One is agriculture. Shipping in food is essential but is not enough. Africa has long needed a Green Revolution -- to feed itself and to free up the labour that would help generate an industrial revolution. That need remains. We need to restore soil fertility, develop the infrastructure for rural markets, strengthen agricultural research, and take other steps to counteract decades of intensive farming that has not put back what it has taken out. But today the re-greening of Africa will also require new agricultural techniques appropriate to a depleted workforce. Such an effort must be launched immediately.
A second is governance. We will need to rebuild the capacity of the State to provide essential public services. Where once we spoke of capacity building, today we have to speak of capacity replenishment. I have asked the United Nations Volunteer Programme to be on standby to offer further help. I am also pleased to announce today that I will be establishing a high-level Commission on HIV/AIDS and Governance in Africa. The Commission will study the links between AIDS and governance in various sectors, including agriculture, youth and the military. It will come up with detailed recommendations for stemming the tide of the disease across Africa, and advise African policymakers on how to address the profound structural impact it is beginning to have on their ability to tackle their many development challenges. More details will be announced shortly, and I appeal to you to give the Commission your full support.
Third is AIDS itself. Many African leaders have taken truly groundbreaking steps to raise awareness of AIDS, remove stigma and show that prevention is possible and that treatment can work even in the poorest societies. In Abuja, two years ago, you adopted a landmark declaration, and most of your nations have since gone on to adopt national plans of action.
For all you have done, much more is needed, by each and every one of you. I urge you to continue speaking out about the disease, and to stress the need for safe sex, including the use of condoms. I encourage you to support the initiatives of the many courageous grass-roots groups and community organizations battling the pandemic. I hope you will allocate greater shares of your national budgets to health care systems, and in general bring the full force of your office to this issue.
I appeal to you to pay greater attention to the extraordinary proliferation of AIDS orphans. The number has now reached 11 million. By the year 2010, 20 million African children will have lost one or both parents to AIDS. On the small and fragile shoulders of the older AIDS orphans - sometimes only 10 years old or less -- is placed the heavy task of caring for their younger siblings and other children bereft of their parents. In makeshift households, far from schools, far from opportunities -- indeed suddenly far from childhood itself -- they face the bleakest of futures. It would be unconscionable to allow their plight to persist any longer.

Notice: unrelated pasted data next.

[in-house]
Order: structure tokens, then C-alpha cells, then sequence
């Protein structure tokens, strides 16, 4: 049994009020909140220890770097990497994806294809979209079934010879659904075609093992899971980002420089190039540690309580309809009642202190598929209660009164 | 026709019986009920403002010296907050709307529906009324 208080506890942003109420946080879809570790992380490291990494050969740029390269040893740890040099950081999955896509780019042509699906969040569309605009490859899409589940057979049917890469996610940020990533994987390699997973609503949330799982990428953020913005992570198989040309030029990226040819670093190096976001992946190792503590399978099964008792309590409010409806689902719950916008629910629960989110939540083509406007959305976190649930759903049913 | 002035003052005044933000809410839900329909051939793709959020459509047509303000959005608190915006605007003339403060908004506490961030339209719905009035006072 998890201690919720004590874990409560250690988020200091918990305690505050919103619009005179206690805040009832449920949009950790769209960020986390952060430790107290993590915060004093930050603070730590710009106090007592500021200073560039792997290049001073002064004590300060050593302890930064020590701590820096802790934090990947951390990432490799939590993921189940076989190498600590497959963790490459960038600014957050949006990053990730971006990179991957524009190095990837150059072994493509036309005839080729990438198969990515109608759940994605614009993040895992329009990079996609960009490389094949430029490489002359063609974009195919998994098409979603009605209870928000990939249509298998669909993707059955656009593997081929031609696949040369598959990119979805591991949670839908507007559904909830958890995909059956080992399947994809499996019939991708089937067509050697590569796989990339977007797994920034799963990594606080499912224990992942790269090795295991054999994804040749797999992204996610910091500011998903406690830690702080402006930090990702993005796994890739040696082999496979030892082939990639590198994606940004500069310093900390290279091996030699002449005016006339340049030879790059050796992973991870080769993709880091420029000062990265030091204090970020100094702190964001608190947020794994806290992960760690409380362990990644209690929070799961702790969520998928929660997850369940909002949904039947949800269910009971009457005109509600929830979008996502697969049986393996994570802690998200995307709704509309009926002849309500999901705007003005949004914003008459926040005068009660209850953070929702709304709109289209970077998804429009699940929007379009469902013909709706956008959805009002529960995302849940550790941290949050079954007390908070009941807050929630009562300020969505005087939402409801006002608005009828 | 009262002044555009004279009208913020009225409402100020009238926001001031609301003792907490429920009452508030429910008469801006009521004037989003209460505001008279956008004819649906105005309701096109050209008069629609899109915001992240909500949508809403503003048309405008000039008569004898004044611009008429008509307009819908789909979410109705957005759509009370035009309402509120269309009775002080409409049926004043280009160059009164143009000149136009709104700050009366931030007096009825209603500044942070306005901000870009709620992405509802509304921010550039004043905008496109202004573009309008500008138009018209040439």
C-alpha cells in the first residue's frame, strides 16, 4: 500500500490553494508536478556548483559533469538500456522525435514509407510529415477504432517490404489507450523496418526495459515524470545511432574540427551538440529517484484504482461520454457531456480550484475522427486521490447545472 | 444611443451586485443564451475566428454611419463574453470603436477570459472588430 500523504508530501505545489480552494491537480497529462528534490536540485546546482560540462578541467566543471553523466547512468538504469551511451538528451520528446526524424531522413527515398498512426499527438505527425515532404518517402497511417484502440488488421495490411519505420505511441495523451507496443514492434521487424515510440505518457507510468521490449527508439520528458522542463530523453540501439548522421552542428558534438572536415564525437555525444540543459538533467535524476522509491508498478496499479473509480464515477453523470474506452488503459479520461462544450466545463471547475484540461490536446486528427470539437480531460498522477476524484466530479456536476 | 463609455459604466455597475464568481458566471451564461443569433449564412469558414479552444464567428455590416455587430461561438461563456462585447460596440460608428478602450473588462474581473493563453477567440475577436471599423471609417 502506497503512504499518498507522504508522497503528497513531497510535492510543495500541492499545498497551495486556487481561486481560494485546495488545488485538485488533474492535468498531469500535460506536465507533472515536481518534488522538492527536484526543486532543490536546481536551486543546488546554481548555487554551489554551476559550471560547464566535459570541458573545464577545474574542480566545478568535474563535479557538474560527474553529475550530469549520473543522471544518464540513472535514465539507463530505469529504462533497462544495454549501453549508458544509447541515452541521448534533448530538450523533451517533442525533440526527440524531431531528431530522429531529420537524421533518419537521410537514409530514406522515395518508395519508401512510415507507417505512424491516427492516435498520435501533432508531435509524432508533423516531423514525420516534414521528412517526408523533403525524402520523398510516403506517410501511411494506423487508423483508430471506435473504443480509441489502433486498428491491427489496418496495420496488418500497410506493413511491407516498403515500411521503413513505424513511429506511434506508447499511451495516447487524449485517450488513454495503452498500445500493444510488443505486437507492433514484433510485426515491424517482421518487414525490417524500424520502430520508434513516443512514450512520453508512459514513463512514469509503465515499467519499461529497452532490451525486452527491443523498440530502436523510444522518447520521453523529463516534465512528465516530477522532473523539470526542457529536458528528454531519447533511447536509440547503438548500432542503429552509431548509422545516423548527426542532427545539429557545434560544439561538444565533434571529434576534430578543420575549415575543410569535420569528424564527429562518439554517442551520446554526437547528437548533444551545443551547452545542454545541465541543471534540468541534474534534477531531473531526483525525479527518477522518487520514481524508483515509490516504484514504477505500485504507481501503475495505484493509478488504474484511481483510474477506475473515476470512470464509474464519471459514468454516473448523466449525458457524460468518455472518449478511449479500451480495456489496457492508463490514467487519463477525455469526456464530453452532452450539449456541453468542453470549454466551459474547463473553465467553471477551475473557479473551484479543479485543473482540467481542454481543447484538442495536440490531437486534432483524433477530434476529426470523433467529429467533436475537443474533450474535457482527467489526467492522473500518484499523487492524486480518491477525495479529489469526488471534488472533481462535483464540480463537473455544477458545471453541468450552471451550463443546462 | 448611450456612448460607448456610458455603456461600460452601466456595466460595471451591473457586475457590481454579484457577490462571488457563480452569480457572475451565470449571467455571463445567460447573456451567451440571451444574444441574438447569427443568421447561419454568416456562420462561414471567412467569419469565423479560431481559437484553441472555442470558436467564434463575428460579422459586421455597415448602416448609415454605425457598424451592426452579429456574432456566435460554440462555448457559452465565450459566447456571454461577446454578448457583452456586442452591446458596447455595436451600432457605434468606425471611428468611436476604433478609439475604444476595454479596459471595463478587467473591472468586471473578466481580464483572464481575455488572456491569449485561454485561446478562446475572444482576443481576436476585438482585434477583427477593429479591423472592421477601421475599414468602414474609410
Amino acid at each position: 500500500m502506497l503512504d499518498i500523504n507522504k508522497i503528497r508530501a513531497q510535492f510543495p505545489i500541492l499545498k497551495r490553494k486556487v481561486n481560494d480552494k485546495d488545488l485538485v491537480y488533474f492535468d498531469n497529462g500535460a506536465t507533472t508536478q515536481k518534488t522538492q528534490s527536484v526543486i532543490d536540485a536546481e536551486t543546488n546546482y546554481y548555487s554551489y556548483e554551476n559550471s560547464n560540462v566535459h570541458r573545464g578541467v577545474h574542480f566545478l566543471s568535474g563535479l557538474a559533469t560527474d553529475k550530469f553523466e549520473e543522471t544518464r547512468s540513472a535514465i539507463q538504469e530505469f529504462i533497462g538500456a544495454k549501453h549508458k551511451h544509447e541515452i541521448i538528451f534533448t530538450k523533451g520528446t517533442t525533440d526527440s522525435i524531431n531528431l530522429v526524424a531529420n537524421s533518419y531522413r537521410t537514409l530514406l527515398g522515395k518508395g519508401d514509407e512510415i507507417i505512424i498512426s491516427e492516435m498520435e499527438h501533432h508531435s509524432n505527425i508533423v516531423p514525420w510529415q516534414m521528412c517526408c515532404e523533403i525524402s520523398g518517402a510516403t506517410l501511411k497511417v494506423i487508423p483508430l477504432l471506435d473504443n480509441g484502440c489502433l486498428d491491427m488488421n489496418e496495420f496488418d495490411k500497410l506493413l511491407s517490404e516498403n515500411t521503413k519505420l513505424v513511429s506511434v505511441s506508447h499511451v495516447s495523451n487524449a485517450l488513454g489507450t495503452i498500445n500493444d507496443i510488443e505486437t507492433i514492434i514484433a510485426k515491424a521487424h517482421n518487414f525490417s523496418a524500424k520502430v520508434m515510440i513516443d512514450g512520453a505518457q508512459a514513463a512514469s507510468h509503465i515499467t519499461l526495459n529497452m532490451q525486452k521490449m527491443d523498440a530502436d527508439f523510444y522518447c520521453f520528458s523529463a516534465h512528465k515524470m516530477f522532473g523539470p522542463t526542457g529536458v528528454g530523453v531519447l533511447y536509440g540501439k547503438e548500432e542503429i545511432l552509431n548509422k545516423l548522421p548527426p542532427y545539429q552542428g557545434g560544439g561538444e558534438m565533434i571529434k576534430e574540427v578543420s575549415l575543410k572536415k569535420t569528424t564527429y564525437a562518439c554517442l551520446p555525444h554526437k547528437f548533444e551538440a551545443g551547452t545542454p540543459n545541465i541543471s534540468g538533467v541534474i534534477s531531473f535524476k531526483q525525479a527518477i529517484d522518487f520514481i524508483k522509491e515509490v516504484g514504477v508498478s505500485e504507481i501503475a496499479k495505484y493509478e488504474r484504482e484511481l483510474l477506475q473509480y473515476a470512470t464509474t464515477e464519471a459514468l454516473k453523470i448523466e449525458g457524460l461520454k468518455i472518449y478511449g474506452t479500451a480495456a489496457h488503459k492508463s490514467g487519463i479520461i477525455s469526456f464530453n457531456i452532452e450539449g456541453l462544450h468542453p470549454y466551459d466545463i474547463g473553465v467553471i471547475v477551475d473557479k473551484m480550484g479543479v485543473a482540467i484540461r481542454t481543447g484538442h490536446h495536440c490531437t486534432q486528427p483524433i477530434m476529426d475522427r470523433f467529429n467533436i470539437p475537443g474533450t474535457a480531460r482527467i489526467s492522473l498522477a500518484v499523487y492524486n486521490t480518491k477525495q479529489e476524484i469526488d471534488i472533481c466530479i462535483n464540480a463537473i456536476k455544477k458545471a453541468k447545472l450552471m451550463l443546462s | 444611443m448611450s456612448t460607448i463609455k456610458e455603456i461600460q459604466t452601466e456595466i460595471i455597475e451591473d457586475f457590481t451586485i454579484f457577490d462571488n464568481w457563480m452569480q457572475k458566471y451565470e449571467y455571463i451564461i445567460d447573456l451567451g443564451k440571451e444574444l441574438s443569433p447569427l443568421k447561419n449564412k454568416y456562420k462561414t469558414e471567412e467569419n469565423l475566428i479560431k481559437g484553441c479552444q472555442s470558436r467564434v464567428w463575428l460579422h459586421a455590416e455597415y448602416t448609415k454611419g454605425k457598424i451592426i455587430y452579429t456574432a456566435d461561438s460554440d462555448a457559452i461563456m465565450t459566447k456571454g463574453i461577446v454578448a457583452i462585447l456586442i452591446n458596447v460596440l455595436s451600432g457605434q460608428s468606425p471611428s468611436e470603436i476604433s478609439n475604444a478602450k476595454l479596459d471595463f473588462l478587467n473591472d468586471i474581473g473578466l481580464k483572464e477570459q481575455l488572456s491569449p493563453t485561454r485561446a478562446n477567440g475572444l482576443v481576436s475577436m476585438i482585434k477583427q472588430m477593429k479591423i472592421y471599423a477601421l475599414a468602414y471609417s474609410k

Above all, I urge you to put African women at the centre of the fight against AIDS. On all three fronts, the role of women is absolutely crucial. A Green Revolution in Africa will happen only if it is also a gender revolution. Governance will improve only if women are genuinely empowered. And since AIDS in Africa and around the world is more and more wearing a woman's face, we will gain control of the pandemic only if women are the very centre of our strategies. In short, if you want to save Africa, you must save Africa's women first.
I urge the international community to do its part -- universities, by spreading knowledge and training; the private sector, by spreading technology and expertise; non-governmental organizations, through their incomparable efforts at the community level. President Bush has galvanized the international response with his pledge to spend $15 billion over the next five years, and I hope other leaders will follow his example, especially at the G-8 meeting to be held later this year here in France, which offers a prime opportunity for contributions to the Global Fund. The United Nations system, for its part, especially at the country level, will need new approaches and will need to examine their activities through an "AIDS lens".
Let me close with a word about our organizations, the African Union and the United Nations. Too many people see us as remote rather than responsive, distant rather than determined, in meeting their concerns and aspirations. Young people in particular, who make up more than 20 percent of Africa's population - higher than any other world region -- are often sceptical or even estranged. We must all, as a matter of political responsibility and moral urgency, do our utmost to reach not only today's generations, but tomorrow's as well, bringing them both opportunity and hope. I look forward to working closely with you to make our organizations more effective, more responsive, and ultimately more successful in bringing us closer to the day when all of Africa achieves justice, peace and prosperity.